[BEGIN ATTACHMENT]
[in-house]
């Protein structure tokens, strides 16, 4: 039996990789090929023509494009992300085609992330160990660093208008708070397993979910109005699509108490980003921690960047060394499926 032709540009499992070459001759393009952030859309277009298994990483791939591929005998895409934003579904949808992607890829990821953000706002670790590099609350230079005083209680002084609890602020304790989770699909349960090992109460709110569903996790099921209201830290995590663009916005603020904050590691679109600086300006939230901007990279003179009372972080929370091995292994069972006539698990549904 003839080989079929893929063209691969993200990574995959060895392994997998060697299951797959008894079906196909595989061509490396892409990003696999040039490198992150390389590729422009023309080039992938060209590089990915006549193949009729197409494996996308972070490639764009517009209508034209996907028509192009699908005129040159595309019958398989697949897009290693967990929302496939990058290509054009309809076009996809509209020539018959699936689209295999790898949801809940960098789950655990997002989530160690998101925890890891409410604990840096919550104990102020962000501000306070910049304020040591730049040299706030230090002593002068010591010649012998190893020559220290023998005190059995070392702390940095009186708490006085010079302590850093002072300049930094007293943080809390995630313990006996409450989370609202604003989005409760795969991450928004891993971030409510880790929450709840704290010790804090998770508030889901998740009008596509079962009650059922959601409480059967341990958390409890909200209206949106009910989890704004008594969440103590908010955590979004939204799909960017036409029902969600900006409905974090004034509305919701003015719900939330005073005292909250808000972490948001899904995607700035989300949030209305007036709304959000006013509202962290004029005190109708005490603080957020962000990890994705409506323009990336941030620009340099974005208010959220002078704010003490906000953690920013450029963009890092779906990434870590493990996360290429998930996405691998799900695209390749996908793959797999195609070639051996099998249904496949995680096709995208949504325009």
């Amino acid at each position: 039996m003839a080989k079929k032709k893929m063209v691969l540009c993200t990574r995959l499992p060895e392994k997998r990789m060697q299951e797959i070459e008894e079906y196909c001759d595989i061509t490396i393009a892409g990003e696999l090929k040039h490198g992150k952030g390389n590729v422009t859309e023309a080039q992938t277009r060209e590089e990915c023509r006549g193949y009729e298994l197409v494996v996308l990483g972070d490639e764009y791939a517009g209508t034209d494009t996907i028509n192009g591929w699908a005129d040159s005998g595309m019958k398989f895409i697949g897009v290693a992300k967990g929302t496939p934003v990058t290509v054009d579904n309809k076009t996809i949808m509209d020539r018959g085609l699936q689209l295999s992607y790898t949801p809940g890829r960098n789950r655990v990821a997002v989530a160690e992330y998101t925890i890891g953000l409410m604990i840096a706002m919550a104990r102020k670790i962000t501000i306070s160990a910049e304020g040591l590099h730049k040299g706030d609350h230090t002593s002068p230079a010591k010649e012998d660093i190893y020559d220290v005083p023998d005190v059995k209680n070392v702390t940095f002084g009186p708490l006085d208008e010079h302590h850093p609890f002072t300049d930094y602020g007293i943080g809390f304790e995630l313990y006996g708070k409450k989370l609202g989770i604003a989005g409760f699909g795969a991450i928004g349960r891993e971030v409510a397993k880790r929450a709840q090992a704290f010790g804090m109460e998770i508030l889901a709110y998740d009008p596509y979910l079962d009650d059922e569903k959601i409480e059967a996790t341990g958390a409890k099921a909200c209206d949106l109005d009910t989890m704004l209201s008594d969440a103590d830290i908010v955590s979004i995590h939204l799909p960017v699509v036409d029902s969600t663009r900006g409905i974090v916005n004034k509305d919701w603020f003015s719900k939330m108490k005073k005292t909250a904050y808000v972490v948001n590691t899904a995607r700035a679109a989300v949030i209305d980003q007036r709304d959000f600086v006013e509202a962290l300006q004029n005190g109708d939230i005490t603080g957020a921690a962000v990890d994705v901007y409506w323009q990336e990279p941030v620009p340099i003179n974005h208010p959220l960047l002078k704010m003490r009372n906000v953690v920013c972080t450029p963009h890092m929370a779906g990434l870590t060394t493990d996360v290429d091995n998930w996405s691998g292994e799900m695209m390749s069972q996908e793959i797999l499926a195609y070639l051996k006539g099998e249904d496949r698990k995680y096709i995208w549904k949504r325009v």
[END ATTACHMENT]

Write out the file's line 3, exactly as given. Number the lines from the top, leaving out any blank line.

């Amino acid at each position: 039996m003839a080989k079929k032709k893929m063209v691969l540009c993200t990574r995959l499992p060895e392994k997998r990789m060697q299951e797959i070459e008894e079906y196909c001759d595989i061509t490396i393009a892409g990003e696999l090929k040039h490198g992150k952030g390389n590729v422009t859309e023309a080039q992938t277009r060209e590089e990915c023509r006549g193949y009729e298994l197409v494996v996308l990483g972070d490639e764009y791939a517009g209508t034209d494009t996907i028509n192009g591929w699908a005129d040159s005998g595309m019958k398989f895409i697949g897009v290693a992300k967990g929302t496939p934003v990058t290509v054009d579904n309809k076009t996809i949808m509209d020539r018959g085609l699936q689209l295999s992607y790898t949801p809940g890829r960098n789950r655990v990821a997002v989530a160690e992330y998101t925890i890891g953000l409410m604990i840096a706002m919550a104990r102020k670790i962000t501000i306070s160990a910049e304020g040591l590099h730049k040299g706030d609350h230090t002593s002068p230079a010591k010649e012998d660093i190893y020559d220290v005083p023998d005190v059995k209680n070392v702390t940095f002084g009186p708490l006085d208008e010079h302590h850093p609890f002072t300049d930094y602020g007293i943080g809390f304790e995630l313990y006996g708070k409450k989370l609202g989770i604003a989005g409760f699909g795969a991450i928004g349960r891993e971030v409510a397993k880790r929450a709840q090992a704290f010790g804090m109460e998770i508030l889901a709110y998740d009008p596509y979910l079962d009650d059922e569903k959601i409480e059967a996790t341990g958390a409890k099921a909200c209206d949106l109005d009910t989890m704004l209201s008594d969440a103590d830290i908010v955590s979004i995590h939204l799909p960017v699509v036409d029902s969600t663009r900006g409905i974090v916005n004034k509305d919701w603020f003015s719900k939330m108490k005073k005292t909250a904050y808000v972490v948001n590691t899904a995607r700035a679109a989300v949030i209305d980003q007036r709304d959000f600086v006013e509202a962290l300006q004029n005190g109708d939230i005490t603080g957020a921690a962000v990890d994705v901007y409506w323009q990336e990279p941030v620009p340099i003179n974005h208010p959220l960047l002078k704010m003490r009372n906000v953690v920013c972080t450029p963009h890092m929370a779906g990434l870590t060394t493990d996360v290429d091995n998930w996405s691998g292994e799900m695209m390749s069972q996908e793959i797999l499926a195609y070639l051996k006539g099998e249904d496949r698990k995680y096709i995208w549904k949504r325009v």